Yeah yeah shit on military history all you want but if you come up to me and say you love history and then willingly admit you meant “art history” then you are officially very boring

Out of all the cool things that happened in the 1930s, if this is your highlight then you’re not allowed to even think you can speak down to me

I’m sorry dude, but this is flat out stupid.

Military history is a factor of history, yes, but it cannot explain anything on its own to anyone but a General Staff. In order to understand the 1930’s and the 1940’s, you can’t just look at it from the lens of military history- to do so is historiographically irresponsible and blatantly silly. In order to understand that period in any way, you need to understand it from a social, oral, political, cultural, diplomatic, intellectual, economic, literary, filmic, and yes, artistic lens. Military history is important, yes, since how wars are fought and won is important to understanding them.

But being able to name a suite of German field commanders is worthless if you can’t tell me who Gustav Stresemann was. Being able to name every Soviet model of tank is entirely less important than being able to talk to me competently about Kazimir Malevich and Constructivism as indicative of Soviet Utopianism in the Lenin-era, along with how the shift in art demonstrated a shift in that Utopianism under Stalin and Socialist Realism.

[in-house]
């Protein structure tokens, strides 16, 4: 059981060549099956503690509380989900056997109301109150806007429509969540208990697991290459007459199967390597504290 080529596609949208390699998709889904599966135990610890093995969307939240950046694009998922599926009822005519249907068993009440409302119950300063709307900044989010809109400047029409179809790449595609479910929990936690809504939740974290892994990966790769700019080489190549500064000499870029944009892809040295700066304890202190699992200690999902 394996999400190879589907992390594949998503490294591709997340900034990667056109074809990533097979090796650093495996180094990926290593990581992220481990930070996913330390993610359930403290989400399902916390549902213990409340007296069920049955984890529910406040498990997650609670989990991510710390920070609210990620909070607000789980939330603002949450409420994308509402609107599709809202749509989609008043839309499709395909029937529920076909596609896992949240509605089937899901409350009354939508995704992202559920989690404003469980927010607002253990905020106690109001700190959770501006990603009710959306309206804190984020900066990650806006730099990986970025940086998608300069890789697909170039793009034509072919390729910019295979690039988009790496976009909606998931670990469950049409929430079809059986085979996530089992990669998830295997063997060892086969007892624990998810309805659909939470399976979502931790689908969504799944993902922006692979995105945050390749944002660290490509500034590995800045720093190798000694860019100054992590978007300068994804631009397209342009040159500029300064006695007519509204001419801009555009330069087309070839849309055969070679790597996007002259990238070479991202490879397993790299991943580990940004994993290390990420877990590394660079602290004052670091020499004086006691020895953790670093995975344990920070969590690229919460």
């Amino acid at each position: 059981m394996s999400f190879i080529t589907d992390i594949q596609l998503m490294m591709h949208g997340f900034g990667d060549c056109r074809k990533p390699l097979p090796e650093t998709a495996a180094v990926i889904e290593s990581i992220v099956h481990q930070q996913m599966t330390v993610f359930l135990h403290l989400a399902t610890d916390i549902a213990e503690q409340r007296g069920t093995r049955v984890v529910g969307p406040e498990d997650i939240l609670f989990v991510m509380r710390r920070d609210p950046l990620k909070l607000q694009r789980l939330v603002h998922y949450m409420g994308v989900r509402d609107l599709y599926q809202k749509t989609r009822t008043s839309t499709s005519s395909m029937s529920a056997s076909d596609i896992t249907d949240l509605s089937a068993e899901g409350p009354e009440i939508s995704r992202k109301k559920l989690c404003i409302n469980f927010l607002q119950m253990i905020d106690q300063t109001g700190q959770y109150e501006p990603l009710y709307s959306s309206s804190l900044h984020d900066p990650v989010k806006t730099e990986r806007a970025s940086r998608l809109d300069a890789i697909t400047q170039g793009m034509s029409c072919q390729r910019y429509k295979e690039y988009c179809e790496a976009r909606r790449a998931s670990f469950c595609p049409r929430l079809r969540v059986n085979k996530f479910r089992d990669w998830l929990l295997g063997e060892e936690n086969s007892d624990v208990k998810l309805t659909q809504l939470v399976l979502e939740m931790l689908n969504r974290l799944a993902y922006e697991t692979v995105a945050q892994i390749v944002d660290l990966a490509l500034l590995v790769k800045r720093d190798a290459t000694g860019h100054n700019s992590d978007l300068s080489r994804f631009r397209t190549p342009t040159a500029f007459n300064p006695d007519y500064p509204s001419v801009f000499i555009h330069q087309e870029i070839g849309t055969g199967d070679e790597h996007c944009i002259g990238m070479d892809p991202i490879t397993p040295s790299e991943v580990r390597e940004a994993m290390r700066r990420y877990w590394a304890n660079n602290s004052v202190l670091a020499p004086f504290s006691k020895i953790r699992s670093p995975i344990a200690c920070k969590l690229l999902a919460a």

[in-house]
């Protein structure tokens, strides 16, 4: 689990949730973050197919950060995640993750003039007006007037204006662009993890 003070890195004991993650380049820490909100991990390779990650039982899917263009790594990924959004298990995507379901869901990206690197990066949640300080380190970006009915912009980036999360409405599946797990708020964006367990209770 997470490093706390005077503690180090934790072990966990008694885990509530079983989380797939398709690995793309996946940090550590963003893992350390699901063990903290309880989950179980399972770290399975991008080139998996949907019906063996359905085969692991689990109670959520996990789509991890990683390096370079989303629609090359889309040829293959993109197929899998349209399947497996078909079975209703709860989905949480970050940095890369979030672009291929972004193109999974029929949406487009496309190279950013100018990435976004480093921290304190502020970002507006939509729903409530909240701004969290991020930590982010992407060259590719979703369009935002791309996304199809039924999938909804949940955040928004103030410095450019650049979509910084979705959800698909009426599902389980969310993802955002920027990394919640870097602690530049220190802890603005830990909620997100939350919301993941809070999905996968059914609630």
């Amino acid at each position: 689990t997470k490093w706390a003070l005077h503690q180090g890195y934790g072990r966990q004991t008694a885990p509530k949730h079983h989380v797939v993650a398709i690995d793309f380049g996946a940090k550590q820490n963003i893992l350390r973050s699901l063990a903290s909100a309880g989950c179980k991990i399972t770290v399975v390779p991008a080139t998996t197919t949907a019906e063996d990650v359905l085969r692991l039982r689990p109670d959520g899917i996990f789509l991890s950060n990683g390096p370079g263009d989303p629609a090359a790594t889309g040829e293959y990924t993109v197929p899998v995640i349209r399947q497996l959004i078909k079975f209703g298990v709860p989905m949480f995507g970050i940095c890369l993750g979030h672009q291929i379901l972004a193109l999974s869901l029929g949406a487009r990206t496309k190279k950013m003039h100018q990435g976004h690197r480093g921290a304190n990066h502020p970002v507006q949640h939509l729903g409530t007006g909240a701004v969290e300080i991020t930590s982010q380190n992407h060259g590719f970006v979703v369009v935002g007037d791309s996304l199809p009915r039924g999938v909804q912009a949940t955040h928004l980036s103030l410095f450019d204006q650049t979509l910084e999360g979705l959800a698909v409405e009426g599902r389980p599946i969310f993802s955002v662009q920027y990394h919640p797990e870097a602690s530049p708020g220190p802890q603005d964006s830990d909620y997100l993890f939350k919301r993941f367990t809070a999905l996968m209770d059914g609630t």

And that’s another thing- you’re showing off a pencil sketch here as if it’s dismissive of modernist art, but all that’s doing is displaying how limited the viewpoint of the average fan of military history is. Italian Futurism is vital to understanding Italian culture under Mussolini, which itself had far more to do with the Italian Fascist loss in the war than any number of statistics about Carcano rifles can. The same is true of any number of artistic movements- what are Solzhenitsyn and Brodsky if not proof at the deterioration of the Soviet system? Even if you’re not studying art history from an artistic perspective, it’s vital to understanding history.

Like, it’s not just a matter of taste, although it is that. It’s being able to understand history from a variety of lenses, rather than just pretending historiography didn’t advance beyond von Moltke declaring the peace is the blank pages in history books.